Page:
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L.A. Needs Better Care of Urban Forest, City Controller Says

City worker near wood chipper, branch of tree falling in front of him
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LOS ANGELES (CNS) - Los Angeles City Controller Ron Galperin released a report today on ways the city can better care for its street trees, including creating an online, citywide street tree inventory and implementing a centralized tracking system.

“Preserving our trees is essential to preserving the quality of life in our neighborhoods, but our urban forest is at risk,'' Galperin said. “While there has been a concerted effort to better care for our trees, the city needs to embrace a modern, data-driven approach to mapping and maintaining street trees so that they remain healthy and safe.”

Galperin's report comes several months after another one commissioned by City Plants, a nonprofit organization overseeing a public-private partnership between the city of Los Angeles and six other nonprofit organizations, concluded that trees are not valued in city budgets and planning, urban forest budgets are far below necessary levels, and an estimated budget increase of $40 to $50 million is needed to manage the urban forest at a sustainable level.

Galperin unveiled his report at a news conference on a street corner in Canoga Park with Councilman Bob Blumenfield, chair of the Public Works Committee, and representatives of TreePeople. 

“Since I became chair of the Public Works Committee, I'm proud to have significantly increased the Urban Forestry Division's budget because a strong urban tree canopy is so much more than just beautification,” Blumenfield said. “While trees sometimes cost the city millions of dollars in infrastructure damage and lawsuits, they also save the city millions through reduced heat island effects and community development. Together with Director Adel Hagekhalil and the Bureau of Street Services leadership team, we have been working toward bringing these services into the 21st century.” The Bureau of Street Services' Urban Forestry Division is responsible for maintaining street trees, but Galperin said it does so without an accurate inventory and still uses outdated paper logs to track its trimming and maintenance work.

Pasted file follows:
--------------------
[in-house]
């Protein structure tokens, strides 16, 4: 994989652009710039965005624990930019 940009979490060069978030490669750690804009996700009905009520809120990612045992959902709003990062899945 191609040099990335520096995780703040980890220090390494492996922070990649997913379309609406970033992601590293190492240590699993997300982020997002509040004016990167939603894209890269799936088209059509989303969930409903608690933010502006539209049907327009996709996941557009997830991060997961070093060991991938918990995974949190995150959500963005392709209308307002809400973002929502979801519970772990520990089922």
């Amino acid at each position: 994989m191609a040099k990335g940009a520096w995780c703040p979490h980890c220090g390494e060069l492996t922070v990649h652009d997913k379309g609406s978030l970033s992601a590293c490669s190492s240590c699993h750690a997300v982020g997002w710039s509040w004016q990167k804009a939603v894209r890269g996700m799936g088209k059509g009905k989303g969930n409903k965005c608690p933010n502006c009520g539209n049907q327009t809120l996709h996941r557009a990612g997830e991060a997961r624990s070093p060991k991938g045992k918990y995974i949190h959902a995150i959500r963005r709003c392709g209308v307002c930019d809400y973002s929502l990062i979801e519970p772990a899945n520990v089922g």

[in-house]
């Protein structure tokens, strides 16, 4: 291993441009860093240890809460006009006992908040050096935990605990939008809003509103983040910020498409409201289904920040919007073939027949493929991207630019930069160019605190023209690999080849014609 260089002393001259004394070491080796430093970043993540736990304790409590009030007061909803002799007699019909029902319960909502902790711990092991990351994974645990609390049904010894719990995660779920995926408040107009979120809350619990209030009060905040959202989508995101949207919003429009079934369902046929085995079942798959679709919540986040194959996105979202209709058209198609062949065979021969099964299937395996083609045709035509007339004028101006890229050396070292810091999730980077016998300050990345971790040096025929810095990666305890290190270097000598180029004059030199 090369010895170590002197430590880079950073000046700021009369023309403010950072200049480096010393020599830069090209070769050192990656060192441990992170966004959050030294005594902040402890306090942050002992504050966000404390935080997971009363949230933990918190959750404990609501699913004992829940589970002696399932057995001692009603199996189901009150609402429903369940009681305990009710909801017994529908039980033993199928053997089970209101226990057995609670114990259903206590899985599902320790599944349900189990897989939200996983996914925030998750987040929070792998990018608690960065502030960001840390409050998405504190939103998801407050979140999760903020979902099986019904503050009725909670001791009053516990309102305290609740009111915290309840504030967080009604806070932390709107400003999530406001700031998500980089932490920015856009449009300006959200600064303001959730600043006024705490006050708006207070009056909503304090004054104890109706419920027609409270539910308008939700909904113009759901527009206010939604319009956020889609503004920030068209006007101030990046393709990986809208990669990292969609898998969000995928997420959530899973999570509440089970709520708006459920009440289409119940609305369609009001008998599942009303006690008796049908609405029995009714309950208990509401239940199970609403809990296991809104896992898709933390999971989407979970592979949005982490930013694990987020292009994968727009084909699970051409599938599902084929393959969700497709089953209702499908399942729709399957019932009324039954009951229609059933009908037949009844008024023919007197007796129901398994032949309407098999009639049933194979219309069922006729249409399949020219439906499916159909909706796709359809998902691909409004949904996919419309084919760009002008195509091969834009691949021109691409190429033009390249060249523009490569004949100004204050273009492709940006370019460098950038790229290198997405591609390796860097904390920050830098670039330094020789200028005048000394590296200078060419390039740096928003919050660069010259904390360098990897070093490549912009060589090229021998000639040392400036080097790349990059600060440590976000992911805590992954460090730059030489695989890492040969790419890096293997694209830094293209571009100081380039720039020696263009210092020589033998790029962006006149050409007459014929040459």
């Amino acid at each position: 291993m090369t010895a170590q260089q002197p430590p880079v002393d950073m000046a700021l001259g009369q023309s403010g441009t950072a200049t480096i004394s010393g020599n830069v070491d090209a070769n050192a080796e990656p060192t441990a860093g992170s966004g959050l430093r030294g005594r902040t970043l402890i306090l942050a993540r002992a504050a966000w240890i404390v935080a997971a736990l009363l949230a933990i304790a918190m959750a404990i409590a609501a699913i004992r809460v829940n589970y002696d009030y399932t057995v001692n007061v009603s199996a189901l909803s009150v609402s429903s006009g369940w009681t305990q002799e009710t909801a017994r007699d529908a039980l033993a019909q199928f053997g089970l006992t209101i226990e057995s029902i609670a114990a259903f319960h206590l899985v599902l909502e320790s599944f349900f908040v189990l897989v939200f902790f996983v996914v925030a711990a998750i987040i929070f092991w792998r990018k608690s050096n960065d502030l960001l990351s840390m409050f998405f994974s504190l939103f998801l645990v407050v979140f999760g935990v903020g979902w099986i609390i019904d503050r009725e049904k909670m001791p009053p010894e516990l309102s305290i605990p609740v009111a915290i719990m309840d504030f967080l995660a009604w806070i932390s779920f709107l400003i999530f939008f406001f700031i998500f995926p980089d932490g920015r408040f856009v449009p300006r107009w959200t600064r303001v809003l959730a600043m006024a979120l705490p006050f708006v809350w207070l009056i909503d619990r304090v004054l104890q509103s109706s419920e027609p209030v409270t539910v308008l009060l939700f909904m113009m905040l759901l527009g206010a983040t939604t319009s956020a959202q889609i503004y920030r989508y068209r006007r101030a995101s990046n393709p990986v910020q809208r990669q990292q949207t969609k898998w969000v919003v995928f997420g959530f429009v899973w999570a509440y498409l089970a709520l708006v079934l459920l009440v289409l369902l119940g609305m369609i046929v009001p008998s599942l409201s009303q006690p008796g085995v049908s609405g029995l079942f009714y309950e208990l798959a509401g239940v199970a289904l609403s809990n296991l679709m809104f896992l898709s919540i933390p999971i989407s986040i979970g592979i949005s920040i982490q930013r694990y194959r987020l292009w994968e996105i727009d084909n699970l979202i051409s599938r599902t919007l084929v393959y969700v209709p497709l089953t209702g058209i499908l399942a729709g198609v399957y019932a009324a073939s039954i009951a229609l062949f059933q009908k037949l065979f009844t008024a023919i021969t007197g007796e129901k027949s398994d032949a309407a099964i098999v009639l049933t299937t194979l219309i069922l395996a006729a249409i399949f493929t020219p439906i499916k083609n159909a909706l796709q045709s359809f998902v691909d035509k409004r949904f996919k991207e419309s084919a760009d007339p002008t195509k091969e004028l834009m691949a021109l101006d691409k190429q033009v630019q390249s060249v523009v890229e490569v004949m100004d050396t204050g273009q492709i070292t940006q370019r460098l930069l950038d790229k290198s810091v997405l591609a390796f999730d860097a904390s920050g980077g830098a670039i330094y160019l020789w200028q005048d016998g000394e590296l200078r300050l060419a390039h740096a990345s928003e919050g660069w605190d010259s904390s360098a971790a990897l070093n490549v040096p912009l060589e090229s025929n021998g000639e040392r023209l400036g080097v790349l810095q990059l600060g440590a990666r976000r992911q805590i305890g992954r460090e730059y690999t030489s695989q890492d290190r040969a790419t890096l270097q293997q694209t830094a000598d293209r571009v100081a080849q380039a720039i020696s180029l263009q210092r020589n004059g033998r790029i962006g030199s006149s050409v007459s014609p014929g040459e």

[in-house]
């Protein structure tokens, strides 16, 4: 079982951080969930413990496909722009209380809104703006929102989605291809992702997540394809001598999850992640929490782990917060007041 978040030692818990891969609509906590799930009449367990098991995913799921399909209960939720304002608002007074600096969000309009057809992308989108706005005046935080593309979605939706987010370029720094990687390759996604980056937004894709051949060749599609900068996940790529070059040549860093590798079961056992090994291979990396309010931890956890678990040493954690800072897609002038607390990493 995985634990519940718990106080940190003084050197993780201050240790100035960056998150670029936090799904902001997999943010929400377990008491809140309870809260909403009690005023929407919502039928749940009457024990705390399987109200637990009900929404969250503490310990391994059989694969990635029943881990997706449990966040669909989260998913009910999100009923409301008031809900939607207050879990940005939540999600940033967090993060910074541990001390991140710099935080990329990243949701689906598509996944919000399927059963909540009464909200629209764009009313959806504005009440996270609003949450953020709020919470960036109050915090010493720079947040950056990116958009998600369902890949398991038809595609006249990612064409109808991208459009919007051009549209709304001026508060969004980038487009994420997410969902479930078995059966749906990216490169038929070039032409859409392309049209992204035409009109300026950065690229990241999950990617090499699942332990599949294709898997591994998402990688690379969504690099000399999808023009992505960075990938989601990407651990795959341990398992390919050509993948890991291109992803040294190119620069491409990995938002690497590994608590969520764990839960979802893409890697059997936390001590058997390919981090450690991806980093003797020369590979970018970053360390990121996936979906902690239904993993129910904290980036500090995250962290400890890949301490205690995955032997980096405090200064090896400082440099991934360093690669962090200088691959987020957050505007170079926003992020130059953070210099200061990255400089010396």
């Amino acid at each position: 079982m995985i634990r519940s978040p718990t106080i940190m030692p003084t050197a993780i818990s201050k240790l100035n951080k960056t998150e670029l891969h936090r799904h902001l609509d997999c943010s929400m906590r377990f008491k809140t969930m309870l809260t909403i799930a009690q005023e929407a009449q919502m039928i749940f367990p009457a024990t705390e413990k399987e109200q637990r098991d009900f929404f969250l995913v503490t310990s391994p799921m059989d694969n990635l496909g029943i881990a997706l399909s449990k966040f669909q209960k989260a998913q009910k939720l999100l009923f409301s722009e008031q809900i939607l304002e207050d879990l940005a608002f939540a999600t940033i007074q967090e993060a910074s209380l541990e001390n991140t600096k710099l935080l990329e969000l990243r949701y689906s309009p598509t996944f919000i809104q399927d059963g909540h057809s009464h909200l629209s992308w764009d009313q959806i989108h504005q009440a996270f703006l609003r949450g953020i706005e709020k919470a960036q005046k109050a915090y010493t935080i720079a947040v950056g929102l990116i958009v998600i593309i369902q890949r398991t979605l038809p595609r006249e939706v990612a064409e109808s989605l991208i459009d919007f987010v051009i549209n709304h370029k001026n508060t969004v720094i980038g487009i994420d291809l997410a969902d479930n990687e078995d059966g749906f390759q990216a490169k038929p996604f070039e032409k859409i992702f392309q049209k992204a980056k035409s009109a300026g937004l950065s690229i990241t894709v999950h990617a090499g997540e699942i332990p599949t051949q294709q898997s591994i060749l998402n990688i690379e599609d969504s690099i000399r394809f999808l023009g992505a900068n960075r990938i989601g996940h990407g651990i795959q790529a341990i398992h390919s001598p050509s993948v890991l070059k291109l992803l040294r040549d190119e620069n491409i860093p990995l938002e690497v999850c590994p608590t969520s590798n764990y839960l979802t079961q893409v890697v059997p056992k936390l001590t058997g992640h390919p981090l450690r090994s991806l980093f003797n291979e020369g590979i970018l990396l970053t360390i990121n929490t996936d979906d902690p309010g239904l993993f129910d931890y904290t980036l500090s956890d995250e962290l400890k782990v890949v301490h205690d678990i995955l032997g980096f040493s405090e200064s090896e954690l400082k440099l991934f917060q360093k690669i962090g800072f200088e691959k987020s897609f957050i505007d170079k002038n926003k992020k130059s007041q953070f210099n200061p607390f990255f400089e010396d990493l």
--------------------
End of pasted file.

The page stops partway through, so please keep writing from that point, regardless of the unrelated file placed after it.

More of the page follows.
Galperin noted that despite recent efforts to increase proactive maintenance, city trees only get trimmed once every 14 to 18 years, and three years ago, the city gave itself a “D” when grading the health of L.A.'s street trees. The U.S. Forest Service and city arborists also say that disease and pests could kill 30 percent of the region's trees within a decade without proper care and maintenance, Galperin said.

The city spent $49 million to maintain its trees last year, with $20 million dedicated to the Urban Forestry Division, but $11 million of that amount was spent responding to tree emergencies and only $9 million on proactive trimming and care, the report notes.

Galperin's report says the city should create an online street tree inventory based on up-to-date data; implement a centralized electronic management system that helps prioritize the city's day-to-day tree trimming work and track jobs completed; and consider revamping the contracting process in case the city decides to supplement city tree trimming crews.

“Maintaining and caring for our trees and urban forest is a priority and critical to the quality of life in our communities” said Adel Hagekhalil, director of the Bureau of Street Services. “Under the direction of the mayor, City Council and Board of Public Works, we are investing more in our trees, protecting and planting more trees and developing tools to inventory and manage trees proactively across our city.”

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